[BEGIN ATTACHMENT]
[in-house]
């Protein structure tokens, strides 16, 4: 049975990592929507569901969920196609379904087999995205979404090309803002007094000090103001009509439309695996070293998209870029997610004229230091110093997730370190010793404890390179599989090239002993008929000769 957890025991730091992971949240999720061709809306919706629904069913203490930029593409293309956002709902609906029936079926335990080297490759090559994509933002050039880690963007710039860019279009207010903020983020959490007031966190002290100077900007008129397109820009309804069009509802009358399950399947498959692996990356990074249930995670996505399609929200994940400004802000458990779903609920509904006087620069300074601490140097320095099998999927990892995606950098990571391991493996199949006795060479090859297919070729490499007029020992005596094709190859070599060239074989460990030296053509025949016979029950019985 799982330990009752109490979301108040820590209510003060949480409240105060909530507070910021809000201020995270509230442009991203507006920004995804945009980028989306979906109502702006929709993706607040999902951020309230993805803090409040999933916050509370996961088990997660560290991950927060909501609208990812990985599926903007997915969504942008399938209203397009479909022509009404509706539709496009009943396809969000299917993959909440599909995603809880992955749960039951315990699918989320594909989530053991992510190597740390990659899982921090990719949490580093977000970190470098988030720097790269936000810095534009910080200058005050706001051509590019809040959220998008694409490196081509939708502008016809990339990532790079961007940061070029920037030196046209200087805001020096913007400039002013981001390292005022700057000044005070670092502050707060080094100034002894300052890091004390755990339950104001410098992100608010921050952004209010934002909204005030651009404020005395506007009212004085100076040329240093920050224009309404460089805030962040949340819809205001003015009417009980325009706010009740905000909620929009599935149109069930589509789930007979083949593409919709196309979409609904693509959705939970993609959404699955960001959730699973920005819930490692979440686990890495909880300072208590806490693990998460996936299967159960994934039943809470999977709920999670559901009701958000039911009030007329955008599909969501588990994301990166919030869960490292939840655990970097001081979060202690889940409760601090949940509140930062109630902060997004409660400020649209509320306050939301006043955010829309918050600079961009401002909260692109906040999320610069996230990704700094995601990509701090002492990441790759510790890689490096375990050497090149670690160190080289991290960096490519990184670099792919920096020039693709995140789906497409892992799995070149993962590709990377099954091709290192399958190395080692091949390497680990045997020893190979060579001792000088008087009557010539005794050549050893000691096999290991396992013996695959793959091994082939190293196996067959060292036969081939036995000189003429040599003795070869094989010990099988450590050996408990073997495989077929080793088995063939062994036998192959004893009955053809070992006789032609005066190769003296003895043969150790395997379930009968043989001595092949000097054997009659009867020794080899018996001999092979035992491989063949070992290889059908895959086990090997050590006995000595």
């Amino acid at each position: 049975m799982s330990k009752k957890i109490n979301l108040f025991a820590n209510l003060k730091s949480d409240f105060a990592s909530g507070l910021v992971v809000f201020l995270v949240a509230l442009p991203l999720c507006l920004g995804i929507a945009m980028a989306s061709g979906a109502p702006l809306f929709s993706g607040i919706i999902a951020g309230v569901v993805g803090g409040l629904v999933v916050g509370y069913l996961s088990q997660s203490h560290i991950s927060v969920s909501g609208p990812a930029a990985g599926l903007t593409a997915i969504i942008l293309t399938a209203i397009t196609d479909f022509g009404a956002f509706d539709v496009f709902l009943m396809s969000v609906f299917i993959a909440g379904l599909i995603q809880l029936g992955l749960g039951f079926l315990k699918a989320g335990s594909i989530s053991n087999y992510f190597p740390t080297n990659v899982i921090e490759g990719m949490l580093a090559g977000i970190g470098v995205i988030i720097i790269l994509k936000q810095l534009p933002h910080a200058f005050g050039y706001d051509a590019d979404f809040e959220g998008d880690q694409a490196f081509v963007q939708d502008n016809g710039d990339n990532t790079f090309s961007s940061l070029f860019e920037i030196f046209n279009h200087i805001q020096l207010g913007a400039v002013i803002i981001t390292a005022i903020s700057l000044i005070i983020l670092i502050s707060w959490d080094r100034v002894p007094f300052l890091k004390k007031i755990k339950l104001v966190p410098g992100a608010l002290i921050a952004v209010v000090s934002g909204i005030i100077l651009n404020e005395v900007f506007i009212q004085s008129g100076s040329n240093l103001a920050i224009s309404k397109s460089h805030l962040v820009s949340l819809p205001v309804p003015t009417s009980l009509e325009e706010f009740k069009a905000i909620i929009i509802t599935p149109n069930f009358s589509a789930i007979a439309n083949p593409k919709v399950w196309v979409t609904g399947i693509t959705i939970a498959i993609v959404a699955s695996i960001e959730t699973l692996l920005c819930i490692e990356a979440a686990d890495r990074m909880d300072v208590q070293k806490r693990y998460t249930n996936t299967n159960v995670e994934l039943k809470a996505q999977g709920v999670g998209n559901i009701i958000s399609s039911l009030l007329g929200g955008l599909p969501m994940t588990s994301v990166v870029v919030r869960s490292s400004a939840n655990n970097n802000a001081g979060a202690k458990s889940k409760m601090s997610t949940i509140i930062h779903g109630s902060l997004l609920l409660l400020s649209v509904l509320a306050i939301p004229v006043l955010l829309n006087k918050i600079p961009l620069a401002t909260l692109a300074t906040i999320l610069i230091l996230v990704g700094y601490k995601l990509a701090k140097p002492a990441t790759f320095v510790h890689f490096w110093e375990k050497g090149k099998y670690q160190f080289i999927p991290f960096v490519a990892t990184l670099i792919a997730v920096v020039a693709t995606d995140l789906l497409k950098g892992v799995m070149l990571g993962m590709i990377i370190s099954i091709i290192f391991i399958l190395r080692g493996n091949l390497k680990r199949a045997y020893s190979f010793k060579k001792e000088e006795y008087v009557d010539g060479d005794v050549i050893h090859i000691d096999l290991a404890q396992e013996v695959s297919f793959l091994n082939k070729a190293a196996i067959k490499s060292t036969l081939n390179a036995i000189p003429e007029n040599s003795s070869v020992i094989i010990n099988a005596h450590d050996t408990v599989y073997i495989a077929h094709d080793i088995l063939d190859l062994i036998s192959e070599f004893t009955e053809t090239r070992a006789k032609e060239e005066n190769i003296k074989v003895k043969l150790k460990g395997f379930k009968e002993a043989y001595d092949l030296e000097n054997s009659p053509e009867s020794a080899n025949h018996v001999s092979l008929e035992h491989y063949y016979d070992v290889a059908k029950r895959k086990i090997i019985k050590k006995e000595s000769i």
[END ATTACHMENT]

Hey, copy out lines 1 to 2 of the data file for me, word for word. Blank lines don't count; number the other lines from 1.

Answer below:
[in-house]
């Protein structure tokens, strides 16, 4: 049975990592929507569901969920196609379904087999995205979404090309803002007094000090103001009509439309695996070293998209870029997610004229230091110093997730370190010793404890390179599989090239002993008929000769 957890025991730091992971949240999720061709809306919706629904069913203490930029593409293309956002709902609906029936079926335990080297490759090559994509933002050039880690963007710039860019279009207010903020983020959490007031966190002290100077900007008129397109820009309804069009509802009358399950399947498959692996990356990074249930995670996505399609929200994940400004802000458990779903609920509904006087620069300074601490140097320095099998999927990892995606950098990571391991493996199949006795060479090859297919070729490499007029020992005596094709190859070599060239074989460990030296053509025949016979029950019985 799982330990009752109490979301108040820590209510003060949480409240105060909530507070910021809000201020995270509230442009991203507006920004995804945009980028989306979906109502702006929709993706607040999902951020309230993805803090409040999933916050509370996961088990997660560290991950927060909501609208990812990985599926903007997915969504942008399938209203397009479909022509009404509706539709496009009943396809969000299917993959909440599909995603809880992955749960039951315990699918989320594909989530053991992510190597740390990659899982921090990719949490580093977000970190470098988030720097790269936000810095534009910080200058005050706001051509590019809040959220998008694409490196081509939708502008016809990339990532790079961007940061070029920037030196046209200087805001020096913007400039002013981001390292005022700057000044005070670092502050707060080094100034002894300052890091004390755990339950104001410098992100608010921050952004209010934002909204005030651009404020005395506007009212004085100076040329240093920050224009309404460089805030962040949340819809205001003015009417009980325009706010009740905000909620929009599935149109069930589509789930007979083949593409919709196309979409609904693509959705939970993609959404699955960001959730699973920005819930490692979440686990890495909880300072208590806490693990998460996936299967159960994934039943809470999977709920999670559901009701958000039911009030007329955008599909969501588990994301990166919030869960490292939840655990970097001081979060202690889940409760601090949940509140930062109630902060997004409660400020649209509320306050939301006043955010829309918050600079961009401002909260692109906040999320610069996230990704700094995601990509701090002492990441790759510790890689490096375990050497090149670690160190080289991290960096490519990184670099792919920096020039693709995140789906497409892992799995070149993962590709990377099954091709290192399958190395080692091949390497680990045997020893190979060579001792000088008087009557010539005794050549050893000691096999290991396992013996695959793959091994082939190293196996067959060292036969081939036995000189003429040599003795070869094989010990099988450590050996408990073997495989077929080793088995063939062994036998192959004893009955053809070992006789032609005066190769003296003895043969150790395997379930009968043989001595092949000097054997009659009867020794080899018996001999092979035992491989063949070992290889059908895959086990090997050590006995000595």